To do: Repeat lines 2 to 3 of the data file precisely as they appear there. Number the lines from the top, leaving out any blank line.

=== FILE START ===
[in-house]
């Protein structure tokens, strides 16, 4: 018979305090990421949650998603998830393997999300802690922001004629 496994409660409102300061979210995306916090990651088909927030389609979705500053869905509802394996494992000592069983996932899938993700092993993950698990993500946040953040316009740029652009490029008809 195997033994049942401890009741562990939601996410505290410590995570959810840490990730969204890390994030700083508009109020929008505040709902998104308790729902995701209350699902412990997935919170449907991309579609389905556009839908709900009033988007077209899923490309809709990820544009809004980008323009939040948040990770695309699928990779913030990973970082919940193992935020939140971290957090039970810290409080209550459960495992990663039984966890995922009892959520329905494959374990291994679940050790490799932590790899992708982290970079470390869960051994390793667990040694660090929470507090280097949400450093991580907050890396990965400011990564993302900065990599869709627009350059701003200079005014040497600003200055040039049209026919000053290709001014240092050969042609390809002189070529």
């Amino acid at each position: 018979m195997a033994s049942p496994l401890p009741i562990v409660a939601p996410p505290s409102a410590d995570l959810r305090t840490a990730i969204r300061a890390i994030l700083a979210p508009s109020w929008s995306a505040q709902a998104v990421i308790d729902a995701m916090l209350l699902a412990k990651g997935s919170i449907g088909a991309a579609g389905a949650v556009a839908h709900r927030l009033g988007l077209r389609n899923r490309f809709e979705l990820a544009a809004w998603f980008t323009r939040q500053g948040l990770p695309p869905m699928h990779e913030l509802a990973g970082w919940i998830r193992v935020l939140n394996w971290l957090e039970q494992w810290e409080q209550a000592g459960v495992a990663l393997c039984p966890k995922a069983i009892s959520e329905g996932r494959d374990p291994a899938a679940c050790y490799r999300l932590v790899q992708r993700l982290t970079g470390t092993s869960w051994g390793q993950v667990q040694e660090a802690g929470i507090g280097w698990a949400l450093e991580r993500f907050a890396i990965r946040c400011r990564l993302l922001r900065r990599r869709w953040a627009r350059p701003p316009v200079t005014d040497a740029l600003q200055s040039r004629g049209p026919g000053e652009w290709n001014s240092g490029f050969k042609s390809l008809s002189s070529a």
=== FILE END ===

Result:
């Protein structure tokens, strides 16, 4: 018979305090990421949650998603998830393997999300802690922001004629 496994409660409102300061979210995306916090990651088909927030389609979705500053869905509802394996494992000592069983996932899938993700092993993950698990993500946040953040316009740029652009490029008809 195997033994049942401890009741562990939601996410505290410590995570959810840490990730969204890390994030700083508009109020929008505040709902998104308790729902995701209350699902412990997935919170449907991309579609389905556009839908709900009033988007077209899923490309809709990820544009809004980008323009939040948040990770695309699928990779913030990973970082919940193992935020939140971290957090039970810290409080209550459960495992990663039984966890995922009892959520329905494959374990291994679940050790490799932590790899992708982290970079470390869960051994390793667990040694660090929470507090280097949400450093991580907050890396990965400011990564993302900065990599869709627009350059701003200079005014040497600003200055040039049209026919000053290709001014240092050969042609390809002189070529």
């Amino acid at each position: 018979m195997a033994s049942p496994l401890p009741i562990v409660a939601p996410p505290s409102a410590d995570l959810r305090t840490a990730i969204r300061a890390i994030l700083a979210p508009s109020w929008s995306a505040q709902a998104v990421i308790d729902a995701m916090l209350l699902a412990k990651g997935s919170i449907g088909a991309a579609g389905a949650v556009a839908h709900r927030l009033g988007l077209r389609n899923r490309f809709e979705l990820a544009a809004w998603f980008t323009r939040q500053g948040l990770p695309p869905m699928h990779e913030l509802a990973g970082w919940i998830r193992v935020l939140n394996w971290l957090e039970q494992w810290e409080q209550a000592g459960v495992a990663l393997c039984p966890k995922a069983i009892s959520e329905g996932r494959d374990p291994a899938a679940c050790y490799r999300l932590v790899q992708r993700l982290t970079g470390t092993s869960w051994g390793q993950v667990q040694e660090a802690g929470i507090g280097w698990a949400l450093e991580r993500f907050a890396i990965r946040c400011r990564l993302l922001r900065r990599r869709w953040a627009r350059p701003p316009v200079t005014d040497a740029l600003q200055s040039r004629g049209p026919g000053e652009w290709n001014s240092g490029f050969k042609s390809l008809s002189s070529a």